Every now and then I change the cover image of the Chef at Large group and write a small description – usually whatever immediately comes to mind. Here’s what I wrote earlier this morning. Do visit this post to see what others shared about their trysts with mooli. Some are quite interesting and our culinary cultural diversity continues to amaze me.
My earliest and fondest memories of radish / mooli is from the redi / cart outside school where this chap would have a stack of mooli on one side and a big jar of green chutney. During break or at the end of school, he’d peel them, cut them in half lengthwise, and smear a spoonful of that piquant, spicy and delicious chutney on the flat side with a spoon. We’d buy it for, maybe 50p.
That first bite of mooli would be a shock to the senses, usually somewhat cold, the flavours of the chutney shocking the palate, and God help us if the mooli was ‘strong’, sending a shock up the nostrils, sometimes leaving us gasping for breath. Every so often today, I break my fasts with a platter full of mooli and a katori of chutney. Quite a few nutrients in there, plus one of the few dishes in my list that are from childhood, low carb and satisfying too.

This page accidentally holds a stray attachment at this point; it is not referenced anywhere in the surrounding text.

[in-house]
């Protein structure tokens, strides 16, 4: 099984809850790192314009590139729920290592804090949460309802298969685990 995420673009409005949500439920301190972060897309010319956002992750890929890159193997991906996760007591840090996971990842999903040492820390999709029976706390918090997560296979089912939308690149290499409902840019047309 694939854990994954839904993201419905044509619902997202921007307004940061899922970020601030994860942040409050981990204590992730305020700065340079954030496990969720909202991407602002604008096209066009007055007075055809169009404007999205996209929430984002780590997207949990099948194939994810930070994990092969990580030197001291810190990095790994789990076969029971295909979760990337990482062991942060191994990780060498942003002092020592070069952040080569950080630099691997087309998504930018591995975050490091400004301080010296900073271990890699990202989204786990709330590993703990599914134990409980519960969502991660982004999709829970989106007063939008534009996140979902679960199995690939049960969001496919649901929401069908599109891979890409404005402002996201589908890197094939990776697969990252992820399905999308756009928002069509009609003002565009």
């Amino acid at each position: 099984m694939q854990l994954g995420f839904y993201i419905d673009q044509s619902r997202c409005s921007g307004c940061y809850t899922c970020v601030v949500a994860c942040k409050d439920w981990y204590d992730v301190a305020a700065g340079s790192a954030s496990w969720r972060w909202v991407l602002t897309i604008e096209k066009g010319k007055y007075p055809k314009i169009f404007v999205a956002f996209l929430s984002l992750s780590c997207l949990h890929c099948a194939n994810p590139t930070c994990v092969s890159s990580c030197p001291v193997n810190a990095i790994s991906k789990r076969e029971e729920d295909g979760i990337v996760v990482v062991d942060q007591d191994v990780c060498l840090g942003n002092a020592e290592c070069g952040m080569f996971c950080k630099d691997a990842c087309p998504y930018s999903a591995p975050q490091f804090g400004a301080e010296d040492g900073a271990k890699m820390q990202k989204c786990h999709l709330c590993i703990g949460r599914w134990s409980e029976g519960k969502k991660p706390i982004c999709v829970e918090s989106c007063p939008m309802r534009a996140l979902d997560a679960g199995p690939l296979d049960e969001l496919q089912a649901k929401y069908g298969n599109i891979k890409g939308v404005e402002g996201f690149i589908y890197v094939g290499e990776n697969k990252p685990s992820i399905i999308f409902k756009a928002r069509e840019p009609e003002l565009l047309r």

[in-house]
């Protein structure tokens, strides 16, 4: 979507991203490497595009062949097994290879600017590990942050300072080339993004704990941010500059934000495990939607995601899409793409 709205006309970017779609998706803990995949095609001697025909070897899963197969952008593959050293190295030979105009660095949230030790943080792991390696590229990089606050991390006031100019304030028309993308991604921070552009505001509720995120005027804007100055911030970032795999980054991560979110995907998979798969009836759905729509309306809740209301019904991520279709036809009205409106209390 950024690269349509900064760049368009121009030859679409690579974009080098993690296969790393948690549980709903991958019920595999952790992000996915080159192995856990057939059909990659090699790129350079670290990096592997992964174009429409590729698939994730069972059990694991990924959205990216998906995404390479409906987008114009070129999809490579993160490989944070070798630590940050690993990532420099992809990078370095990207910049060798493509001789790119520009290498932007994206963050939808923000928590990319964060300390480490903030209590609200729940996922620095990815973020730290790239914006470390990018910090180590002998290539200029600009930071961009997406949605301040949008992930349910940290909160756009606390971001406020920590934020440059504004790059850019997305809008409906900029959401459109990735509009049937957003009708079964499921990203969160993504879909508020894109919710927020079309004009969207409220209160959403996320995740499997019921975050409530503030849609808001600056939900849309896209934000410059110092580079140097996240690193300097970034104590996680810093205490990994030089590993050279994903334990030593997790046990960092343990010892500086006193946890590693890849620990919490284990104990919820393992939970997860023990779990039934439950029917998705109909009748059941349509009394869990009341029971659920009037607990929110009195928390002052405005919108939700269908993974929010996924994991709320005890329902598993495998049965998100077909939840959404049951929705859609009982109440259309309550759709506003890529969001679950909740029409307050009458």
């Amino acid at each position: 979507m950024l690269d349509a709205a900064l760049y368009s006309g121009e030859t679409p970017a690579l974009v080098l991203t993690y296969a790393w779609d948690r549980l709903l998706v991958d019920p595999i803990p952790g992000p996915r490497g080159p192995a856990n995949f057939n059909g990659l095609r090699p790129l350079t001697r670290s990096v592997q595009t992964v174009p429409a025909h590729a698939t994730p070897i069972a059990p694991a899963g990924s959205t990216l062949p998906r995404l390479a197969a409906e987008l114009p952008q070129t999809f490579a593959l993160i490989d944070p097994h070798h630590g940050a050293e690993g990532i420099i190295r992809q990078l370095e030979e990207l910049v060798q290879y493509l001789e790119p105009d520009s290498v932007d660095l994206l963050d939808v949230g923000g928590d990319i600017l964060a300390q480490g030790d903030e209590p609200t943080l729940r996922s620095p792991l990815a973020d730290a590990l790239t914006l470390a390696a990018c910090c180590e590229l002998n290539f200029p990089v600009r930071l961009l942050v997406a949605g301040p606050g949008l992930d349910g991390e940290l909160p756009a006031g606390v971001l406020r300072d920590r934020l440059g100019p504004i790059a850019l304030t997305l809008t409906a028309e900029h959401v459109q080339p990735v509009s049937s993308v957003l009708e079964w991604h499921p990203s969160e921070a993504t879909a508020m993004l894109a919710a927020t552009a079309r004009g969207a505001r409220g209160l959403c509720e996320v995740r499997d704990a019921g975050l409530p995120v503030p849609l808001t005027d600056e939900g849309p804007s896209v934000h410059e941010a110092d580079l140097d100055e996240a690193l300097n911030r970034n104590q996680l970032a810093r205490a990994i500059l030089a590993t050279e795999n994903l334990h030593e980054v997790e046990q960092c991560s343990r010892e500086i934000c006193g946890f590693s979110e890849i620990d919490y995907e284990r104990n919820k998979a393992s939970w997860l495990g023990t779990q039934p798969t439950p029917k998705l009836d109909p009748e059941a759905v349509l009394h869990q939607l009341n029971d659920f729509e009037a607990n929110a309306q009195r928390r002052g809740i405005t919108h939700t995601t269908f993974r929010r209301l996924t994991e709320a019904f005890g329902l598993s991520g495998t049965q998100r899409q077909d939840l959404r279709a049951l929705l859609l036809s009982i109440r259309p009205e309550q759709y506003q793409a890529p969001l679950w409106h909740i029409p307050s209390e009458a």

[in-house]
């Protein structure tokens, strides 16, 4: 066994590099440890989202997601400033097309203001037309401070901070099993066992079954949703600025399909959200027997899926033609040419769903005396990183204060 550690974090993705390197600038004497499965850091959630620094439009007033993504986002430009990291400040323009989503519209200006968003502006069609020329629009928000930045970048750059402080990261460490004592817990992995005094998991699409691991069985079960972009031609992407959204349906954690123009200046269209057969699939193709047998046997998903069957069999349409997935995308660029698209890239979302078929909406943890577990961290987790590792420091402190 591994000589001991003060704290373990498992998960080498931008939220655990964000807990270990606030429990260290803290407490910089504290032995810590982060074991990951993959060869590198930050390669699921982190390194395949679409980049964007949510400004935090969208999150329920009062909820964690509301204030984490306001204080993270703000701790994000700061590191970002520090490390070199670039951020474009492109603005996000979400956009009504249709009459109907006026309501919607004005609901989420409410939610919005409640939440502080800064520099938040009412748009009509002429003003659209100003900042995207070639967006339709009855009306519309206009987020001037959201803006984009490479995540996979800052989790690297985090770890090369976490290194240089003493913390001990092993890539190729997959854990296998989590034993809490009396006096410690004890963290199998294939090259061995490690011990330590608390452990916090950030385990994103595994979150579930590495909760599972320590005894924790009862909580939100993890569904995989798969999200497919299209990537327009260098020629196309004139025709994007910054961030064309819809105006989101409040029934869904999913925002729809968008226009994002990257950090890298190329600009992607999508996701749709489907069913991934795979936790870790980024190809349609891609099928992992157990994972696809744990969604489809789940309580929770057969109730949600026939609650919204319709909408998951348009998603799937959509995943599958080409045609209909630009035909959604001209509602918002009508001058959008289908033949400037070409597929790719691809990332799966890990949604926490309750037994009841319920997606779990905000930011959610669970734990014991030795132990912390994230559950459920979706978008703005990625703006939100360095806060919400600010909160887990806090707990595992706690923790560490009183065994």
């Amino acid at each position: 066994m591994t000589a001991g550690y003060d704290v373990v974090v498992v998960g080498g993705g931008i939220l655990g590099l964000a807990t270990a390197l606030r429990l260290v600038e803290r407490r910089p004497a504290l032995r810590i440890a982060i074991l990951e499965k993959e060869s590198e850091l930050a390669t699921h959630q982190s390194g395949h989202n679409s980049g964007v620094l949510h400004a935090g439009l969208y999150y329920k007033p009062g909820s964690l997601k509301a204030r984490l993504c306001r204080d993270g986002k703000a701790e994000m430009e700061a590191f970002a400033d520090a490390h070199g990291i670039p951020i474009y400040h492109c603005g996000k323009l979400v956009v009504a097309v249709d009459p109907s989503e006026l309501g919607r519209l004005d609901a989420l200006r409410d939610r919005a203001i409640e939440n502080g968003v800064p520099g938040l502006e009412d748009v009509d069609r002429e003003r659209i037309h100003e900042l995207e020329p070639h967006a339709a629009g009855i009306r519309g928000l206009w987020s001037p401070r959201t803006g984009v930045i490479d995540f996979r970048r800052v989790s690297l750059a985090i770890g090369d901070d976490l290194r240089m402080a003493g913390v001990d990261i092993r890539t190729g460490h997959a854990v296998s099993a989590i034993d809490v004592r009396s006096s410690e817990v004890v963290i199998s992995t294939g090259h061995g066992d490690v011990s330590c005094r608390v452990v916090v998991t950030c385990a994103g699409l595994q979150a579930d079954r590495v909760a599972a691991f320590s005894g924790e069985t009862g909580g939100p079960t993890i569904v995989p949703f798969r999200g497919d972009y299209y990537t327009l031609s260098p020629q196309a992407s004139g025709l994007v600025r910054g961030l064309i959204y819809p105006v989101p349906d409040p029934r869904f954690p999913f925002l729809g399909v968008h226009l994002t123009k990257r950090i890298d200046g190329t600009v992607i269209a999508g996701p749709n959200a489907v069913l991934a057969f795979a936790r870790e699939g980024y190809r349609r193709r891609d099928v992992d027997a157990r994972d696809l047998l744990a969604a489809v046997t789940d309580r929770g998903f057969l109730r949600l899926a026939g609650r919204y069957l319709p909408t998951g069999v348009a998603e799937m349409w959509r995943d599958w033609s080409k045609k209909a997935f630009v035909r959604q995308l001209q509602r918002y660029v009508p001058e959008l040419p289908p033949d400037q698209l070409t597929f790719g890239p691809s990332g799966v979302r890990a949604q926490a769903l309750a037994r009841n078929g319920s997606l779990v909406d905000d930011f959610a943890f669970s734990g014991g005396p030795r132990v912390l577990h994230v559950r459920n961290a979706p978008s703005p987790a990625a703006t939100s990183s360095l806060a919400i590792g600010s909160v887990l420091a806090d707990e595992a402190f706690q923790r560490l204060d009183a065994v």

Then there are parathas stuffed with shredded / kaddu-kassed mooli, drenched in white butter, again with some dahi and green chutney on the side. Indu makes these parathas as two separate rotis with the stuffing in between. One side will first be lifted up causing a pillow of hot steam to escape, exposing the shreds of white mooli, speckled with red chili and dotted with bright green coriander. while butter is diligently applied all over the paratha while it cools down a bit. We rarely eat stuffed parathas these days, so each such occasion is a memorable indulgence.